A popular saying is that figures and pictures don’t lie. Well the bad news is that liars will figure out how to make figures and pictures lie. No be lie?
Like some of the things you would find in the holy books no longer applying to modern day living, many sayings that held true years back, before the proliferation of advanced technology, may not be quite
applicable or correct, these days.
Yes, pictures can be made to lie through computer graphics manipulations. Speeches can be electronically joined together to say what the speaker neither meant nor intended, and the advent of modern day thriller movies show impossible feats like Superman flying like a bird.
Similarly, I have been struck in recent times how organizations and governments successfully make figures speak “facts” different from palpable realities on the ground. Often, supposed authorities in their field produce results that are at variance with their touted expertise.
I have seen the Ministers of Agriculture and Finance (past and present) in Nigeria respectively receive. international accolades for their transformative roles in their spheres of (in)competence. I have seen international accounting bodies and rating agencies (Fitch,PWC, etc) give organizations sterling ratings and clean bills of health, only to have those organizations collapse shortly after. It has happened elsewhere apart from Nigeria.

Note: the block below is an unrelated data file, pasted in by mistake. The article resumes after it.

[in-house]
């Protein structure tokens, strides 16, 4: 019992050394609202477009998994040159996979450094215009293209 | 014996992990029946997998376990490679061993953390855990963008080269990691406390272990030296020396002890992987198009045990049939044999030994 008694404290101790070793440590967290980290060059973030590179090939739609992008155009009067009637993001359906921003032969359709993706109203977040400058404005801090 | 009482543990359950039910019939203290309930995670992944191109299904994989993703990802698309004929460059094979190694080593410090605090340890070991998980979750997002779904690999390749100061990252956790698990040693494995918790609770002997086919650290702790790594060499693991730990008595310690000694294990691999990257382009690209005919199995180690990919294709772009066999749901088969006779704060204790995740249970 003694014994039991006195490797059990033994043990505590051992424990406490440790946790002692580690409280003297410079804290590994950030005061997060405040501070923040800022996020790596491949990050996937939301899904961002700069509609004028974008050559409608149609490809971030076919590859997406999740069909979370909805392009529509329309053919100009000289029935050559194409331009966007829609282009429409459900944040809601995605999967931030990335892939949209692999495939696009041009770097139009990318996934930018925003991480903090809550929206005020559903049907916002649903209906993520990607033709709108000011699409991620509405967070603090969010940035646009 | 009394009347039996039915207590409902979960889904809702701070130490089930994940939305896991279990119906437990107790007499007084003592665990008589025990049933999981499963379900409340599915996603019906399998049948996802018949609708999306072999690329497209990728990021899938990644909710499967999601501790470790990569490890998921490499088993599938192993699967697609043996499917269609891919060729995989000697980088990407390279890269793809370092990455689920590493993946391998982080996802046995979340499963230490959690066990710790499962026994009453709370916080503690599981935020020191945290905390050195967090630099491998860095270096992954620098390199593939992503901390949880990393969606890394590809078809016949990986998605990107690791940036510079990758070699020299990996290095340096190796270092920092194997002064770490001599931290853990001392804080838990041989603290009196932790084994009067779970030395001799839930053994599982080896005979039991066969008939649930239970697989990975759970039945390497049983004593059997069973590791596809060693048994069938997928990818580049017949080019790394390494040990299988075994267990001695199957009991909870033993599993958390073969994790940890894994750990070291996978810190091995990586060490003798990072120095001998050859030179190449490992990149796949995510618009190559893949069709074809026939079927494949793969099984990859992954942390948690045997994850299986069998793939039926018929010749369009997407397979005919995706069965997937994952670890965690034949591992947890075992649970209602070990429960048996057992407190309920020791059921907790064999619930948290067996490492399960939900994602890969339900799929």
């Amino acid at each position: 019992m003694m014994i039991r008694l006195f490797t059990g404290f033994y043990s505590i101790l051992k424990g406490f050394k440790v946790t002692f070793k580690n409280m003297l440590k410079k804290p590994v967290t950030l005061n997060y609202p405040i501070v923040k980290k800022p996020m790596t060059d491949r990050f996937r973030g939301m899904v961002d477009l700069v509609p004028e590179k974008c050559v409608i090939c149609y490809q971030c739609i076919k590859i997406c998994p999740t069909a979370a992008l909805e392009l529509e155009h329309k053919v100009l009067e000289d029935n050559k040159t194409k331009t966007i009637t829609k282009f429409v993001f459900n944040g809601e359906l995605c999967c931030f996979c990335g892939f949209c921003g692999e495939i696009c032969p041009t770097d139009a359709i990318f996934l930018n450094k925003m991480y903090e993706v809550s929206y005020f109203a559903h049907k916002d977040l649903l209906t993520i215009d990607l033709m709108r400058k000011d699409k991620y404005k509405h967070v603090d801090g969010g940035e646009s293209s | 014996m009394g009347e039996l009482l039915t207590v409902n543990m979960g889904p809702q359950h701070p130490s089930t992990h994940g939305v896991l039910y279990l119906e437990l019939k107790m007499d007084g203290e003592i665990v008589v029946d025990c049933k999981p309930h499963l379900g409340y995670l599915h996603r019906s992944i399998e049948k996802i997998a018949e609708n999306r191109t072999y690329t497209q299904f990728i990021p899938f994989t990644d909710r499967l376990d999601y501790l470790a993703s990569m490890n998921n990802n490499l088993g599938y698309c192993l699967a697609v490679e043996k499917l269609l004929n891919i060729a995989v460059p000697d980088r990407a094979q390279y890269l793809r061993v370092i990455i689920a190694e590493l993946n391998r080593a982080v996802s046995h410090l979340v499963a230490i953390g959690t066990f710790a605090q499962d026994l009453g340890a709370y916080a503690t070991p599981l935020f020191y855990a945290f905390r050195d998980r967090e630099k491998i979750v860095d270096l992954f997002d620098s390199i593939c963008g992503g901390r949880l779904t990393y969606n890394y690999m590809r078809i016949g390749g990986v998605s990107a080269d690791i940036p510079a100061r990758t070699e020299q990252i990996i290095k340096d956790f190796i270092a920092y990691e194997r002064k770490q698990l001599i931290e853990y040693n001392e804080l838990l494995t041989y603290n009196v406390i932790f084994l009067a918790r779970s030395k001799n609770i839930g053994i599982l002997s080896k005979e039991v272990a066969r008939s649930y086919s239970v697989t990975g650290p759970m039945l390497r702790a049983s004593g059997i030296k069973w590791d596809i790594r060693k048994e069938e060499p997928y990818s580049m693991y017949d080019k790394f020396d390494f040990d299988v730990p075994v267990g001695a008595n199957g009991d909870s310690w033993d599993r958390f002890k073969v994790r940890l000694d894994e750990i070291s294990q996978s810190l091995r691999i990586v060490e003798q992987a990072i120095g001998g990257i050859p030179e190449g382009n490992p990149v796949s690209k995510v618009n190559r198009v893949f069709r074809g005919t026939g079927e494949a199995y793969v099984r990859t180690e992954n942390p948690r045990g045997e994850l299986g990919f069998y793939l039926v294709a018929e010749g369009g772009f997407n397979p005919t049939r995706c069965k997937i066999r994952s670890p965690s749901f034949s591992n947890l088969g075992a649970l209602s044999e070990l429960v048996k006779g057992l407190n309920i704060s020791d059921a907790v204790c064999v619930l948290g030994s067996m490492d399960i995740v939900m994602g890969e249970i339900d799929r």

Companies with skyrocketing share prices have been known to fizzle out overnight, despite financial experts using powerful computers to reach the conclusion that those shares are ‘a buy”.
Nigeria is rated the biggest economy on Africa, but the economy is in stupor, majority of the citizen are de facto glorified paupers and industries are producing well below capacity. Yet, we are rated the biggest economy in Africa, ahead of South Africa.
All these sent me into an introspective mood, ruminating about how easy it is to make figures, pictures and sound portray what you want it to.
Government would tell you they are creating jobs, while conveniently neglecting to counterbalance that with the number of jobs being eliminated as a result of subpar and comatose infrastructure. How balanced is that?
Like a brother (afflicted with too much critical thinking) used to say, don’t believe what you see, read, or hear. Believe what HAPPENS. Therefore when the bean counters reel out their figures showing how
wonderfully Nigeria is doing, adopt the “Thomas Mode”, and read between those figures to discern if somebody is trying to pull wool over your eyes.
Here is a dictionary definition of bean counter.
“A person, such as an accountant or financial officer, who is concerned with quantification, especially to the exclusion of other matters”.
Yes, figures (can be made to) lie. Eloquently. But realities are sacrosanct. And those don’t lie.